“Isaiah Spake Many Things Which Were Hard for Many of My People to Understand”

Monte S. Nyman

Nephi recognized that even though they had left Jerusalem only one hundred years or so after Isaiah concluded his writings, Isaiah was a difficult book for his people to understand (v. 1). Nearly twenty-six hundred more years have passed since that time. If it was hard for Nephi’s people who came from the same geographical area and time period to understand Isaiah, his words would in turn be even more difficult for us to understand today. The passage of time is not the only thing that makes Isaiah hard to understand. To come to an understanding requires that we diligently study Isaiah’s words as the Savior commanded (3 Nephi 23:1). To search is to carefully and thoroughly examine in an effort to discover the message. To search is also to inspect or explore possible places of concealment. Nephi tells us how to do this.

Nephi gives three ways to understand Isaiah. The first is to understand the manner of prophesying among the Jews (v. 1). However, Nephi had not taught his “ children after the manner of the Jews” because of the works of darkness and abominations that had been among the Jews (v. 2). Jeremiah, who was a prophet in Jerusalem at the time of Lehi, confirmed the existence of these dark conditions in Jerusalem. He had warned: “A conspiracy is found among the men of Judah, and among the inhabitants of Jerusalem” (Jeremiah 11:9). Similar to Nephi, Alma also commanded his son Helaman not to teach the people of the secret abominations of the Jaredites “lest peradventure they should fall into darkness also and be destroyed” (Alma 37:25–32). His reluctance to teach concerning this manner among the Jews was probably a preventive measure to avoid introducing similar works among his people. Nevertheless, Nephi understood Isaiah’s words, and the Jews to whom these words were addressed also knew their meaning (vv. 5–6). Preventing the introduction of abominations and works of darkness among the people of today is still desirable. Through the Book of Mormon we can learn the message of Isaiah without such knowledge.

Nephi knew about the regions round about Jerusalem, and had taught his children about the judgments of God which had come upon the Jews because of their abominations (v. 6). This helped interpret the words of Isaiah. He wanted those who received his record to know that the judgments of God would come upon all nations according to the words God had spoken (v. 3). We will have a better understanding of Isaiah if we also know of the geography of the lands given to Abraham and his posterity, the judgments of God that had already come upon them (their history), and what will happen to the nations in the future (the prophecies). Knowledge of the geography and history of the land can be obtained from the scholars of the world, but these scholars do not always recognize the judgments of God within the histories they write. Nephi and others from the Book of Mormon who quote and give interpretive commentary upon Isaiah’s writings recognize the hand of God in the history of the Jews.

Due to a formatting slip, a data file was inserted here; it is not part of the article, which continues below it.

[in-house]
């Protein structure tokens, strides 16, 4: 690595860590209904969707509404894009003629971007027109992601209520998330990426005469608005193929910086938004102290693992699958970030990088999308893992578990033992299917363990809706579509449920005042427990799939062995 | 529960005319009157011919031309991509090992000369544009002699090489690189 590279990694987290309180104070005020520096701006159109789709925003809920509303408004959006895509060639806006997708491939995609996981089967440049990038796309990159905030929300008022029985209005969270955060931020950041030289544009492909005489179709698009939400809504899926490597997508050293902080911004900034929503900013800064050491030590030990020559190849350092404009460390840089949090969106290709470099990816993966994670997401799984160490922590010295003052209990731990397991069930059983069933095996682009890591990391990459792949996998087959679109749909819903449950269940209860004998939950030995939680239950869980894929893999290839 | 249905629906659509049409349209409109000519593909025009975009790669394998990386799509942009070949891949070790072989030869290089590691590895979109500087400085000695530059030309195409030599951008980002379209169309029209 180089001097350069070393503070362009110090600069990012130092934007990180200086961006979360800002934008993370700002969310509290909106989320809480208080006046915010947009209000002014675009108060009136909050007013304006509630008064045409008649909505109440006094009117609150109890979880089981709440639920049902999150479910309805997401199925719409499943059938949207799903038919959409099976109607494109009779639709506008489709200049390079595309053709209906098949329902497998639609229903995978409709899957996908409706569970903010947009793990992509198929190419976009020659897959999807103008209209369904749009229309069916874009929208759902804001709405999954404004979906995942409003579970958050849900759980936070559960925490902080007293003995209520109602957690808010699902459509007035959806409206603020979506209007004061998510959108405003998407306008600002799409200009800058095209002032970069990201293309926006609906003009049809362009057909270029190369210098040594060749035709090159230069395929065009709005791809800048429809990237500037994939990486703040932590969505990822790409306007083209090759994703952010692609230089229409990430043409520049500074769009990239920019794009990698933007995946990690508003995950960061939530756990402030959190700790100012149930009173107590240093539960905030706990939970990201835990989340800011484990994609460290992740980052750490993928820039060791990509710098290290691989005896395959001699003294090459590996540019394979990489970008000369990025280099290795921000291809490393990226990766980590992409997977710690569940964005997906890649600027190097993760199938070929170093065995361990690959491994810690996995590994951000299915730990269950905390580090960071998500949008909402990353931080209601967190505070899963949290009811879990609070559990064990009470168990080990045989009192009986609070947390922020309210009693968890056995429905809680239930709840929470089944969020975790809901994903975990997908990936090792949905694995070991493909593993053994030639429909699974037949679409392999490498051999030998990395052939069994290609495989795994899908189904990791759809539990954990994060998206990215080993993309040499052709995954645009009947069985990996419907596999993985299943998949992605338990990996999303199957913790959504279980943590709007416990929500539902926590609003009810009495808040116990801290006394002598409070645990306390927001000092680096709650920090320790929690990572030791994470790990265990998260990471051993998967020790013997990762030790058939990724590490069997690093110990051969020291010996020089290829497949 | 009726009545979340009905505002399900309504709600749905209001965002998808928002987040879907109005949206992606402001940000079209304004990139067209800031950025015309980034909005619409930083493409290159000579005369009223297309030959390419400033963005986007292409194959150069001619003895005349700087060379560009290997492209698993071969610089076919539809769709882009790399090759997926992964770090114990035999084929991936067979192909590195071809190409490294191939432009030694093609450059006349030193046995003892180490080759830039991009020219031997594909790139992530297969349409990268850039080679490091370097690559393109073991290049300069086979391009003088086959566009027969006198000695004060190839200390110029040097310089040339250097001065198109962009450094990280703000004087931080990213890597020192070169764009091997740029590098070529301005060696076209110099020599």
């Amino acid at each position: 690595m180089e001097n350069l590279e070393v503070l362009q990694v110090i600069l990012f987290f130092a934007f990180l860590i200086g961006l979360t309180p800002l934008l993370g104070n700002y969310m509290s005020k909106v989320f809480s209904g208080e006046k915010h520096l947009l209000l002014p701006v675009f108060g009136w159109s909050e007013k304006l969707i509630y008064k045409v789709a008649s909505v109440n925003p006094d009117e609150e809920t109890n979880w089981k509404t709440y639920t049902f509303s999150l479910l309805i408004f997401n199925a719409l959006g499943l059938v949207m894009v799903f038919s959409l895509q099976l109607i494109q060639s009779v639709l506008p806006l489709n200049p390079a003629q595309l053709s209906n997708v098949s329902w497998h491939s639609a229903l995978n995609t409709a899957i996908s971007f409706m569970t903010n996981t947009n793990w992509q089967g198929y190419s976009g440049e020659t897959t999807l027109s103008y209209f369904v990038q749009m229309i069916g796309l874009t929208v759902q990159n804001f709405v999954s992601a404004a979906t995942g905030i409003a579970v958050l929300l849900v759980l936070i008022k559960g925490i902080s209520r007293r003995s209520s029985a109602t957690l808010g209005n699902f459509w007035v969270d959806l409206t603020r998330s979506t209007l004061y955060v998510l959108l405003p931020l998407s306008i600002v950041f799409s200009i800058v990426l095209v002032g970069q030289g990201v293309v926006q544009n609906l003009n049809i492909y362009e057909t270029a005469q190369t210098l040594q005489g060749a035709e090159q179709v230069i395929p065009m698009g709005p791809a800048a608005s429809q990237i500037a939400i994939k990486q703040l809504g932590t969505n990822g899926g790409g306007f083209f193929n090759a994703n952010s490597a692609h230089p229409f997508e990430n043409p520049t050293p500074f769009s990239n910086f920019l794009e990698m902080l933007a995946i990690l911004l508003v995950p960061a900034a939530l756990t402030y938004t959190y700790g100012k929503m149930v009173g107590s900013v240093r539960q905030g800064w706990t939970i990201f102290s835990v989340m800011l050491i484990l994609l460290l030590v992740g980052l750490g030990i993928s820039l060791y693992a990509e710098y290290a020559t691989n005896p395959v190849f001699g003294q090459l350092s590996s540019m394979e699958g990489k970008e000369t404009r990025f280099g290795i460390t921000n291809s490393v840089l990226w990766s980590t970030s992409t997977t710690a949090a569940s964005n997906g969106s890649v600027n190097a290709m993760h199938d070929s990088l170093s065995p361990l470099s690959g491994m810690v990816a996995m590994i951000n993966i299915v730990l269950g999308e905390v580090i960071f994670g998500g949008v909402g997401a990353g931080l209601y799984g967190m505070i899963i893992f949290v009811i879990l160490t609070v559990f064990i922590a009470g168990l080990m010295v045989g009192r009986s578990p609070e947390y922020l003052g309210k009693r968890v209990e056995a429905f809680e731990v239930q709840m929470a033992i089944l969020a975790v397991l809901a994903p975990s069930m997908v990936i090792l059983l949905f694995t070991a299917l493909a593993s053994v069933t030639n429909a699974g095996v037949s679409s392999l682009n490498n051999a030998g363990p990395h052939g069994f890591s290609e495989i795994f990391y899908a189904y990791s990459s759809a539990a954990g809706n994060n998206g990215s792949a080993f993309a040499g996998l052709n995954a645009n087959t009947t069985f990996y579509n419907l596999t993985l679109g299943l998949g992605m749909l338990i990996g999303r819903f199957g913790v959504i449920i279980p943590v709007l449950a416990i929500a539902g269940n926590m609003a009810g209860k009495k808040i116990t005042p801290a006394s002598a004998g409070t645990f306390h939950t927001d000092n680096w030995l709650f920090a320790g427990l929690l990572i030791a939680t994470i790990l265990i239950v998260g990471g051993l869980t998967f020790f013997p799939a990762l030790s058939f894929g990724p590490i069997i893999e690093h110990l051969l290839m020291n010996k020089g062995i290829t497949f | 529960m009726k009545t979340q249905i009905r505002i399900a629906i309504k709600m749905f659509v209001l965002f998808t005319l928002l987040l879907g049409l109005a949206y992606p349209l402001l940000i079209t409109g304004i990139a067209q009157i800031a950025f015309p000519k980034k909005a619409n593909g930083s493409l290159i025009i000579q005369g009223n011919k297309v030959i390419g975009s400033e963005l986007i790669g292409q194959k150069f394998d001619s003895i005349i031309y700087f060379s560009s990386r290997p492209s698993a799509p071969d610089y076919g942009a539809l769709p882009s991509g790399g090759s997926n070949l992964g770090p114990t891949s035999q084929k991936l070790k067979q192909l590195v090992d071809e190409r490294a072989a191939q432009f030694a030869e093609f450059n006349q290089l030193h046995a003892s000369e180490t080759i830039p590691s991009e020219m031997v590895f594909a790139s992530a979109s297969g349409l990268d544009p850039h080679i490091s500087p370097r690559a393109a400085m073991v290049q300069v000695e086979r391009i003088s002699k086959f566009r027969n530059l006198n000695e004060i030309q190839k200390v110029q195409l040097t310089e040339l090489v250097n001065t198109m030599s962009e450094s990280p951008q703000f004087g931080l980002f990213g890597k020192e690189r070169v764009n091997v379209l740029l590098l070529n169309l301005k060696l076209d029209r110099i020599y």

Some have supposed that learning the Hebrew language would teach us the manner of prophesying among the Jews. While that would be beneficial in other ways, it is not the key to understanding Isaiah. The Hebrew text has also lost plain and precious parts from its text. However, there are a few things we learn from both the Hebrew and the English text. We learn that the Jewish prophets almost always followed a pattern of warning with a message of doom (destruction) followed by a message of hope (the restoration in the future days). They also used dual prophecy, both in time and in places. Jacob spoke of the same prophecy of Isaiah being fulfilled by the Jews (2 Nephi 6, Isaiah 49:22–26), that Nephi had said would be fulfilled in the Isles of the Sea (1 Nephi 21–22). Jesus quoted Isaiah 52:8–10 as a prophecy to the Lamanites (3 Nephi 16:16–20), and later quoted it as being fulfilled among the Jews (3 Nephi 20:30–35). These patterns can be seen in both the English and the Hebrew texts. The key to understanding Isaiah is in the text and commentary of Isaiah found in the Book of Mormon and in the Doctrine and Covenants.

The second way given by Nephi to understand Isaiah was to be “filled with the spirit of prophecy” (v. 4). The spirit of prophecy and of revelation comes through “much prayer and fasting” (Alma 17:3). Nephi told us what he had learned from Isaiah by the Spirit. His comments after quoting Isaiah should be a primary source for obtaining and understanding of Isaiah. The Spirit will also teach us things written or not written by Isaiah. As we live worthy to receive the Spirit, the Spirit will bear record of the correct interpretation of Isaiah and its application to our lives (see 2 Nephi 32:2–5).

Book of Mormon Commentary: I Nephi Wrote This Record